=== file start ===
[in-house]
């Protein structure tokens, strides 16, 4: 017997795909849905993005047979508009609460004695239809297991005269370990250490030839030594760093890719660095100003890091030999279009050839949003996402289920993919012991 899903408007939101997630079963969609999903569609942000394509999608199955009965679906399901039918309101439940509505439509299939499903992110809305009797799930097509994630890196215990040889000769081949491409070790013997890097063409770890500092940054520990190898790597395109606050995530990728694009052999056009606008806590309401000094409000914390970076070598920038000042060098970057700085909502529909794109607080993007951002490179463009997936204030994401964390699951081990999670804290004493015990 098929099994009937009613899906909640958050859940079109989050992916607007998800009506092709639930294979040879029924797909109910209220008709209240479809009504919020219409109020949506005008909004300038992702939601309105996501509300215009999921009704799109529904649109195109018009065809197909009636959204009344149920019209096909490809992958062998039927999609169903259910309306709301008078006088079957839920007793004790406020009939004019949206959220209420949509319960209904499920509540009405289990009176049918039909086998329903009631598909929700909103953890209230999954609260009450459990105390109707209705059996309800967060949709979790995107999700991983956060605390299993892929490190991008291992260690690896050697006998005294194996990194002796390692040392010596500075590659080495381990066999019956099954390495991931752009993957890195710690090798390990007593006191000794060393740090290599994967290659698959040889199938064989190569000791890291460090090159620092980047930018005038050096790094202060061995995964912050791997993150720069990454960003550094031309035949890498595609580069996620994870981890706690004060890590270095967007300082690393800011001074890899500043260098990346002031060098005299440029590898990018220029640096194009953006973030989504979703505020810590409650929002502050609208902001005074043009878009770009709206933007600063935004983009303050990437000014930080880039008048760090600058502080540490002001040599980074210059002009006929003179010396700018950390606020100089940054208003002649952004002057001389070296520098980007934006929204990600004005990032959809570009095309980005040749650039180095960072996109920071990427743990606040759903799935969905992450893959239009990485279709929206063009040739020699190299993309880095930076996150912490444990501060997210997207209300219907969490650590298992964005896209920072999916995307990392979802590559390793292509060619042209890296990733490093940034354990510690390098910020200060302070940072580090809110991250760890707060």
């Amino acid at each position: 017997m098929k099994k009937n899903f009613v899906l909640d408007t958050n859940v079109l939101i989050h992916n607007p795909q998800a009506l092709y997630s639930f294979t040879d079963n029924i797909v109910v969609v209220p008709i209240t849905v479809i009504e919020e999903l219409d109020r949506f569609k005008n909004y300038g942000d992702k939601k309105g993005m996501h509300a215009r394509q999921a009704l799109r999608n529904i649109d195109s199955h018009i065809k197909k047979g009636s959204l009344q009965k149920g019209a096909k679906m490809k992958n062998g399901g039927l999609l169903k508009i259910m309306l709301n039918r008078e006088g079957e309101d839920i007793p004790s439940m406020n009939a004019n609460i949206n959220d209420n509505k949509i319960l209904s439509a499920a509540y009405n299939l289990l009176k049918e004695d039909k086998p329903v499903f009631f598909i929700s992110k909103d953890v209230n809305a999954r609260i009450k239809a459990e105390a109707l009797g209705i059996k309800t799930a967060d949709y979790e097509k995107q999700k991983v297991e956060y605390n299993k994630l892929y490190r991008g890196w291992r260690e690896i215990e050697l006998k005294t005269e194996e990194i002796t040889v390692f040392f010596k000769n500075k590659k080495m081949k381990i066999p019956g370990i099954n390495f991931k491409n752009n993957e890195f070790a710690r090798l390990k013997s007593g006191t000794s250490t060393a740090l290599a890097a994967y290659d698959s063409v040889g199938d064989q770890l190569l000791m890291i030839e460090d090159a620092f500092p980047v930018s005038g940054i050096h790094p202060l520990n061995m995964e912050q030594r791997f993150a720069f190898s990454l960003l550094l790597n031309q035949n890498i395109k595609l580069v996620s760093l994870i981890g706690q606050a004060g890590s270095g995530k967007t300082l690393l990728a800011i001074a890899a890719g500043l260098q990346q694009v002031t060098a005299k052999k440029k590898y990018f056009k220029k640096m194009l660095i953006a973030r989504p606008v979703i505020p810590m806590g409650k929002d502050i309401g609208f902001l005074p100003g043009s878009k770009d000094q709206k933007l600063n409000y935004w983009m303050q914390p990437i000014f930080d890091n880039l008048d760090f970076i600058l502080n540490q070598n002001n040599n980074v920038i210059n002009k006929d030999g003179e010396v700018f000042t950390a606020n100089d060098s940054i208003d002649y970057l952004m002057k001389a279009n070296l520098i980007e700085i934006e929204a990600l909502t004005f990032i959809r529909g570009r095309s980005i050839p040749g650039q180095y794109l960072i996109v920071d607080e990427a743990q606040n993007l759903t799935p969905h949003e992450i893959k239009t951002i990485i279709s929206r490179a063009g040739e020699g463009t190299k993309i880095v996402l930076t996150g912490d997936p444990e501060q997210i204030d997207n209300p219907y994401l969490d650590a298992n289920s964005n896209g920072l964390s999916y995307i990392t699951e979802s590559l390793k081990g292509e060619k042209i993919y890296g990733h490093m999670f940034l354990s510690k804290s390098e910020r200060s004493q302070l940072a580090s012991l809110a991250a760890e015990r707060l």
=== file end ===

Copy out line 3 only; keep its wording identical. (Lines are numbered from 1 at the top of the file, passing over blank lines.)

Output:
């Amino acid at each position: 017997m098929k099994k009937n899903f009613v899906l909640d408007t958050n859940v079109l939101i989050h992916n607007p795909q998800a009506l092709y997630s639930f294979t040879d079963n029924i797909v109910v969609v209220p008709i209240t849905v479809i009504e919020e999903l219409d109020r949506f569609k005008n909004y300038g942000d992702k939601k309105g993005m996501h509300a215009r394509q999921a009704l799109r999608n529904i649109d195109s199955h018009i065809k197909k047979g009636s959204l009344q009965k149920g019209a096909k679906m490809k992958n062998g399901g039927l999609l169903k508009i259910m309306l709301n039918r008078e006088g079957e309101d839920i007793p004790s439940m406020n009939a004019n609460i949206n959220d209420n509505k949509i319960l209904s439509a499920a509540y009405n299939l289990l009176k049918e004695d039909k086998p329903v499903f009631f598909i929700s992110k909103d953890v209230n809305a999954r609260i009450k239809a459990e105390a109707l009797g209705i059996k309800t799930a967060d949709y979790e097509k995107q999700k991983v297991e956060y605390n299993k994630l892929y490190r991008g890196w291992r260690e690896i215990e050697l006998k005294t005269e194996e990194i002796t040889v390692f040392f010596k000769n500075k590659k080495m081949k381990i066999p019956g370990i099954n390495f991931k491409n752009n993957e890195f070790a710690r090798l390990k013997s007593g006191t000794s250490t060393a740090l290599a890097a994967y290659d698959s063409v040889g199938d064989q770890l190569l000791m890291i030839e460090d090159a620092f500092p980047v930018s005038g940054i050096h790094p202060l520990n061995m995964e912050q030594r791997f993150a720069f190898s990454l960003l550094l790597n031309q035949n890498i395109k595609l580069v996620s760093l994870i981890g706690q606050a004060g890590s270095g995530k967007t300082l690393l990728a800011i001074a890899a890719g500043l260098q990346q694009v002031t060098a005299k052999k440029k590898y990018f056009k220029k640096m194009l660095i953006a973030r989504p606008v979703i505020p810590m806590g409650k929002d502050i309401g609208f902001l005074p100003g043009s878009k770009d000094q709206k933007l600063n409000y935004w983009m303050q914390p990437i000014f930080d890091n880039l008048d760090f970076i600058l502080n540490q070598n002001n040599n980074v920038i210059n002009k006929d030999g003179e010396v700018f000042t950390a606020n100089d060098s940054i208003d002649y970057l952004m002057k001389a279009n070296l520098i980007e700085i934006e929204a990600l909502t004005f990032i959809r529909g570009r095309s980005i050839p040749g650039q180095y794109l960072i996109v920071d607080e990427a743990q606040n993007l759903t799935p969905h949003e992450i893959k239009t951002i990485i279709s929206r490179a063009g040739e020699g463009t190299k993309i880095v996402l930076t996150g912490d997936p444990e501060q997210i204030d997207n209300p219907y994401l969490d650590a298992n289920s964005n896209g920072l964390s999916y995307i990392t699951e979802s590559l390793k081990g292509e060619k042209i993919y890296g990733h490093m999670f940034l354990s510690k804290s390098e910020r200060s004493q302070l940072a580090s012991l809110a991250a760890e015990r707060l």